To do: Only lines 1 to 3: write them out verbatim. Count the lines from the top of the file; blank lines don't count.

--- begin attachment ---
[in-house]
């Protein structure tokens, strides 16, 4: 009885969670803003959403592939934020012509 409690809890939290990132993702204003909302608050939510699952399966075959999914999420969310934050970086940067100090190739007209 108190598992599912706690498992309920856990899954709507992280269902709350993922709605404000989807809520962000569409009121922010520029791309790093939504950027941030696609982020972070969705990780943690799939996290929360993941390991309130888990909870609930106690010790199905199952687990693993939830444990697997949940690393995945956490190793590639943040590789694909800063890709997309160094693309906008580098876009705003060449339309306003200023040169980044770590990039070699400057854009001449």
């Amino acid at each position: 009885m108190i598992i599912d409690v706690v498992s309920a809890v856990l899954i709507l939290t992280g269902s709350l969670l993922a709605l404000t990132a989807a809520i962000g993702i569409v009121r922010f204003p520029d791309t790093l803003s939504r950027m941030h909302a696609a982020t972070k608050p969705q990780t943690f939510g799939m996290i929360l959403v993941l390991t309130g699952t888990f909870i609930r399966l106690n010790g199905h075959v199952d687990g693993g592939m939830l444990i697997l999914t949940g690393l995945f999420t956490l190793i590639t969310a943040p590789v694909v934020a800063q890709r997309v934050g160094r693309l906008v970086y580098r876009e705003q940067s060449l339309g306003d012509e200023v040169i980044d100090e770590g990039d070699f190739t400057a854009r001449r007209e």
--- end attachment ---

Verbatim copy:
[in-house]
């Protein structure tokens, strides 16, 4: 009885969670803003959403592939934020012509 409690809890939290990132993702204003909302608050939510699952399966075959999914999420969310934050970086940067100090190739007209 108190598992599912706690498992309920856990899954709507992280269902709350993922709605404000989807809520962000569409009121922010520029791309790093939504950027941030696609982020972070969705990780943690799939996290929360993941390991309130888990909870609930106690010790199905199952687990693993939830444990697997949940690393995945956490190793590639943040590789694909800063890709997309160094693309906008580098876009705003060449339309306003200023040169980044770590990039070699400057854009001449």
């Amino acid at each position: 009885m108190i598992i599912d409690v706690v498992s309920a809890v856990l899954i709507l939290t992280g269902s709350l969670l993922a709605l404000t990132a989807a809520i962000g993702i569409v009121r922010f204003p520029d791309t790093l803003s939504r950027m941030h909302a696609a982020t972070k608050p969705q990780t943690f939510g799939m996290i929360l959403v993941l390991t309130g699952t888990f909870i609930r399966l106690n010790g199905h075959v199952d687990g693993g592939m939830l444990i697997l999914t949940g690393l995945f999420t956490l190793i590639t969310a943040p590789v694909v934020a800063q890709r997309v934050g160094r693309l906008v970086y580098r876009e705003q940067s060449l339309g306003d012509e200023v040169i980044d100090e770590g990039d070699f190739t400057a854009r001449r007209e």